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Revisiting Disarmament and Arms Control: Progress or Regression? – A Geneva Security Debate
This event is hybrid. It will take place at the Geneva Centre for Security Policy and virtually.
For the participants attending in-person, refreshments will be served from 12:00 CEST.
The debate will start at 12:30 CEST, both online and in-person
What are the challenges and opportunities to the disarmament and arms control machinery and treaties? What role do these mechanisms play at a time of uncertainty in international politics? Are and can these mechanisms and treaties contribute to peace and security?
In June 1945, as a catastrophic global conflict of unprecedented scale was coming to an end, the United Nations was created, “to save succeeding generations from the scourge of war, which twice in our lifetime has brought untold sorrow to mankind”. A central goal of the new organization was “to establish conditions under which justice and respect for the obligations arising from treaties and other sources of international law can be maintained”.
In the decades that followed, the disarmament and arms control community sought to turn the tide on militarism and initiated mechanisms and key instruments on disarmament and arms control. With the establishment of the Conference on Disarmament, Geneva was recognized as the principal multilateral platform for disarmament and arms control. Both inside and outside the Conference on Disarmament, there have been considerable successes such as the Arms Trade Treaty, Biological Weapons Convention, Chemical Weapons Convention, Non-Proliferation Treaty, Comprehensive Nuclear-Test-Ban Treaty, Convention on Anti-personnel Landmines, Convention on Cluster Munitions and Treaty on the Prohibition of Nuclear Weapons, as well as strategic bilateral, and regional agreements.".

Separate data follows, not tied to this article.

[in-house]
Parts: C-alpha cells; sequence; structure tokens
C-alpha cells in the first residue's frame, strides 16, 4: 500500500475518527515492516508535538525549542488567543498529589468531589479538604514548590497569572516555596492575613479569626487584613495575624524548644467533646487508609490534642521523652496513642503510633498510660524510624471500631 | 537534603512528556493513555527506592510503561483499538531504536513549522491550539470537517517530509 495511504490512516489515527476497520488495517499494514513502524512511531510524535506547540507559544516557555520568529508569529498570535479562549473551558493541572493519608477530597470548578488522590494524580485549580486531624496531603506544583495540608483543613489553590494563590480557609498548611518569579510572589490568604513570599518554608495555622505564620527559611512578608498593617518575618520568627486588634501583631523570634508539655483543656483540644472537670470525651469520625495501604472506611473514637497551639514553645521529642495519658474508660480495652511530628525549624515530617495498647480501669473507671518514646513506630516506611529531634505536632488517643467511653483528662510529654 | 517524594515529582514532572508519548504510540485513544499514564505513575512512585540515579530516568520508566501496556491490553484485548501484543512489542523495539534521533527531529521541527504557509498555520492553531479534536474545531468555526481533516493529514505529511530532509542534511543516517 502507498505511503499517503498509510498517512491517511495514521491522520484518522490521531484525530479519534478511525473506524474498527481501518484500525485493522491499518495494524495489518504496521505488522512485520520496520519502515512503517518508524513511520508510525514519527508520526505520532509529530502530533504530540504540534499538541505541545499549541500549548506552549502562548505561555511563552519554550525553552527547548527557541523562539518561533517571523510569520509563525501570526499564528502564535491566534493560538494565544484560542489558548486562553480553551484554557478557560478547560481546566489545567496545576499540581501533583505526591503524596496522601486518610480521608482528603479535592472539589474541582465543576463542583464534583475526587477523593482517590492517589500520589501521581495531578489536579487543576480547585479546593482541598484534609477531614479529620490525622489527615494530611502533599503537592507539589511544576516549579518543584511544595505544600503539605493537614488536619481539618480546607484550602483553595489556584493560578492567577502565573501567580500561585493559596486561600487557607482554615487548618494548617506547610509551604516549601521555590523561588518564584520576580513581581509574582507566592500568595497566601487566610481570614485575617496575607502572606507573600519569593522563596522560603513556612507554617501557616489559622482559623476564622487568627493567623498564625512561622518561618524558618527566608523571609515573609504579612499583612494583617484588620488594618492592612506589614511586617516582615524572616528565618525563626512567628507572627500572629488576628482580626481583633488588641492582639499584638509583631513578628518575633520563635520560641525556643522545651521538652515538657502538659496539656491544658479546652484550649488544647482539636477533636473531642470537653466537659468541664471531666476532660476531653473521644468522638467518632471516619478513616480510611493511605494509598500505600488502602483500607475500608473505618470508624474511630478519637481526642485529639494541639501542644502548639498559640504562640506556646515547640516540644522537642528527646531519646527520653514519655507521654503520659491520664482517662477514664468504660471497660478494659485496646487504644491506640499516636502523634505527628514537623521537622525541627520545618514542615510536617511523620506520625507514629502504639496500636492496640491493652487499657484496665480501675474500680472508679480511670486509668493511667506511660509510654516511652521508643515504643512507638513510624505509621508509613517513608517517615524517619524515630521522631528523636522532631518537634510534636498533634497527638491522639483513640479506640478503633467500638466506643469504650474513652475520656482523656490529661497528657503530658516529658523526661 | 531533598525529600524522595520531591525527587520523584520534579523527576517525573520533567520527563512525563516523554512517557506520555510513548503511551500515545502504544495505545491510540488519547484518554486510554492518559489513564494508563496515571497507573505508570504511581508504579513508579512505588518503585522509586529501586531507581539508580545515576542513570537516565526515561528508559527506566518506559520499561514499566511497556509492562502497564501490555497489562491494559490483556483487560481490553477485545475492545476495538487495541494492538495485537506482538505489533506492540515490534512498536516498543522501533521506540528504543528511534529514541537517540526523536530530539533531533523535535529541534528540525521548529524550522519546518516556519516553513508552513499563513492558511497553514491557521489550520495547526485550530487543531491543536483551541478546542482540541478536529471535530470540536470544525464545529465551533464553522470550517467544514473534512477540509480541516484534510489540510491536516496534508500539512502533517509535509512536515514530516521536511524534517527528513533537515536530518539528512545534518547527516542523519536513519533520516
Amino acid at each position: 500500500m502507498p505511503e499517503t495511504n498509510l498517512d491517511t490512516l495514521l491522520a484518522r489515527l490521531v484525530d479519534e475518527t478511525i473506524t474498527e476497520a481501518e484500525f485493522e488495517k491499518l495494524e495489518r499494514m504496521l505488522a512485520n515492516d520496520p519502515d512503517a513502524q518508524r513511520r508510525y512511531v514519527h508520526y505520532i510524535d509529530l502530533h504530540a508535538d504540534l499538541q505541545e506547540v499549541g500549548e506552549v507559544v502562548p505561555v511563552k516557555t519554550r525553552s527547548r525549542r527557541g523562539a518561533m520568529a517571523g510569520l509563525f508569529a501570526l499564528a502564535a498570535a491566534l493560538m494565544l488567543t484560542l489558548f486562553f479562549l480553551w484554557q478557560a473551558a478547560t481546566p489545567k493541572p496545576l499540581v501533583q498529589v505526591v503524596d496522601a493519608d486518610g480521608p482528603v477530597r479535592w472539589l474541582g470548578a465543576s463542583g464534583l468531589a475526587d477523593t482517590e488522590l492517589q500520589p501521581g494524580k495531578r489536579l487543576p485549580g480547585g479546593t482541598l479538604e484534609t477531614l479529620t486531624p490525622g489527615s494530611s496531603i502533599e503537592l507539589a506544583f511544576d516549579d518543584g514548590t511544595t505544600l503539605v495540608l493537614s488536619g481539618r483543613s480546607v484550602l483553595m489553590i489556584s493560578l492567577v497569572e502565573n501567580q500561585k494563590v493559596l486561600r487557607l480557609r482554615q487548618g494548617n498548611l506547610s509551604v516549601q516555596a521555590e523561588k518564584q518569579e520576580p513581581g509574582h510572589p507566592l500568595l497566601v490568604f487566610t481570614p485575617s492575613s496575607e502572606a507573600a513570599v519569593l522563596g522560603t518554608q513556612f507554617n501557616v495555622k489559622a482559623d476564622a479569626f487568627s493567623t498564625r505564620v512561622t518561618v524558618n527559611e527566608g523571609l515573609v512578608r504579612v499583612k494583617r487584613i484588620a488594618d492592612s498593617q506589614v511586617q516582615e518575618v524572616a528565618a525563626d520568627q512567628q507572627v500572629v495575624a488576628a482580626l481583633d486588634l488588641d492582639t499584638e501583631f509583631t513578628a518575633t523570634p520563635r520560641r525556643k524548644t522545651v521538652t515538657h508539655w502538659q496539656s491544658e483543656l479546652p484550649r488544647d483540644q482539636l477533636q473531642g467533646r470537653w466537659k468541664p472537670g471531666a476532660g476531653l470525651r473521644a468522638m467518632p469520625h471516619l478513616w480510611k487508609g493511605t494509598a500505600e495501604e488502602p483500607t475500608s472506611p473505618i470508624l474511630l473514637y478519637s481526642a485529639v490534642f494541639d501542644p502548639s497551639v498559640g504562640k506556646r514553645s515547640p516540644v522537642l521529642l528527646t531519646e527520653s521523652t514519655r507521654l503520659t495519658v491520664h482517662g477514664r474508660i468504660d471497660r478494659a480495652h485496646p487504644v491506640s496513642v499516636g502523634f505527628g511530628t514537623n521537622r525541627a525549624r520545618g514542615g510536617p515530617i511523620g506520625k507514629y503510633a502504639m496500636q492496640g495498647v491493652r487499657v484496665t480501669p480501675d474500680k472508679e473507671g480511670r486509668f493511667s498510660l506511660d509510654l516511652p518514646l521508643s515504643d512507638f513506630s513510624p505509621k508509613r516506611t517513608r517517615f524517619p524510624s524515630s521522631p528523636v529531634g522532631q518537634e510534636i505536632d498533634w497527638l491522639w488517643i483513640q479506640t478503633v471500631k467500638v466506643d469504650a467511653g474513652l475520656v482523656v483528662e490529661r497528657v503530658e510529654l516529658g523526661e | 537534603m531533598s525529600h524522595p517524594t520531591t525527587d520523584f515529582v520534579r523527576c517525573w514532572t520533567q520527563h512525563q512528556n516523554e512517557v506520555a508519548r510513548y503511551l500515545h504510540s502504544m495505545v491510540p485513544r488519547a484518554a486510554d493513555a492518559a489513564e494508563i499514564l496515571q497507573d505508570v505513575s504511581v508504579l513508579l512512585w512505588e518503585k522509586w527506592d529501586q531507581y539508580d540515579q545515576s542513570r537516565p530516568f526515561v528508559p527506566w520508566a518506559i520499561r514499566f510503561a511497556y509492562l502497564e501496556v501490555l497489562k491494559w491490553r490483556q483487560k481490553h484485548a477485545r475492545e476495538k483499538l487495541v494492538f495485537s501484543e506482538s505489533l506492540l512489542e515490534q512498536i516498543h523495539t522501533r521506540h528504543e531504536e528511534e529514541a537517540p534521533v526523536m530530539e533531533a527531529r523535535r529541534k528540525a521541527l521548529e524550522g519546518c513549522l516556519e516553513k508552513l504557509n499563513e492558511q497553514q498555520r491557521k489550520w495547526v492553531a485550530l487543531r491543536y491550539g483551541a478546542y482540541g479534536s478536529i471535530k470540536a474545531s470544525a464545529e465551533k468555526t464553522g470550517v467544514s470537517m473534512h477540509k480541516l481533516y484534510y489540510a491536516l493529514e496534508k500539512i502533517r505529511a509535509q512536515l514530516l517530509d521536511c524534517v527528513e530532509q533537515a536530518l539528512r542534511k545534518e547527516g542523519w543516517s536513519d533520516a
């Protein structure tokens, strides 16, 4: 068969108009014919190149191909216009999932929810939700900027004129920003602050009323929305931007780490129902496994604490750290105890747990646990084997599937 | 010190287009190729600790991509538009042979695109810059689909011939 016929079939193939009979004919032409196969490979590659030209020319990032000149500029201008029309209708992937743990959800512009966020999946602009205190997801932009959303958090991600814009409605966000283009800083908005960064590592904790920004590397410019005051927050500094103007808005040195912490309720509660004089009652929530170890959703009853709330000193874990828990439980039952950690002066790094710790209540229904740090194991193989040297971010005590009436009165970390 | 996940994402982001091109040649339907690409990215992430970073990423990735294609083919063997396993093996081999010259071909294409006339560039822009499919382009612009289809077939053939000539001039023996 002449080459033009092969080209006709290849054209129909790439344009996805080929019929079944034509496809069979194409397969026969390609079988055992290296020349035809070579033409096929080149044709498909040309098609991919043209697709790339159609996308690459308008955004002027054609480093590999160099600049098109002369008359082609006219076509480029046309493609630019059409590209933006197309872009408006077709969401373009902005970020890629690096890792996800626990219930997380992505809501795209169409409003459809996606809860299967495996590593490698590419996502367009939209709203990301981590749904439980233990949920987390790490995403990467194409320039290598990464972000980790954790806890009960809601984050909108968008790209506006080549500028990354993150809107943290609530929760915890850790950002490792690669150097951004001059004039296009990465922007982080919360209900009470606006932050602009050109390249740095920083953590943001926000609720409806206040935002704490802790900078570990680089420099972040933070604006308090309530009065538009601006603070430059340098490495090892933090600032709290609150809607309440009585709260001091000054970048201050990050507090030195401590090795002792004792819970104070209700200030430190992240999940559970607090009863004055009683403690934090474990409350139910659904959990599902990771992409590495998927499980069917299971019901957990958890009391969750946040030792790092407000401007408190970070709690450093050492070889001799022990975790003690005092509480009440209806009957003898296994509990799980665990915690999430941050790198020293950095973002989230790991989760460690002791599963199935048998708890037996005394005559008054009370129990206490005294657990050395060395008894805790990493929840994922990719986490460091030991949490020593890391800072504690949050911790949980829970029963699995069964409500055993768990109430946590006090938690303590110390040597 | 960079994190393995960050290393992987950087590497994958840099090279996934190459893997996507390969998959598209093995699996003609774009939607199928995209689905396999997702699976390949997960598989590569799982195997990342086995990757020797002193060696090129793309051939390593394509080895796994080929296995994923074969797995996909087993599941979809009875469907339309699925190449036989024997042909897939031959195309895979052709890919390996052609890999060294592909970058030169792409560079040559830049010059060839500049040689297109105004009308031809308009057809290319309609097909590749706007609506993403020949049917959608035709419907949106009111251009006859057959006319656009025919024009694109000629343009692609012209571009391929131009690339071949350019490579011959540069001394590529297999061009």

Despite the recognition of the founders of the United Nations that disarmament was a fundamental requirement for peace, the commitments undertaken have been steadily replaced by a short-sighted determination to pursue security through force of arms. Disarmament and arms control fora and treaties are abandoned, obstructed, neglected or simply ignored, in favor of increasingly frantic and expensive races to acquire more, newer and better weapons and the political freedom to use them.
At this time what are the challenges and opportunities to the disarmament and arms control machinery and treaties? What role do these mechanisms play at a time of uncertainty in international politics? Are and can these mechanisms and treaties contribute to peace and security? And if not, why not? Is the all-pervasive rule of consensus the problem? What could be the way forward?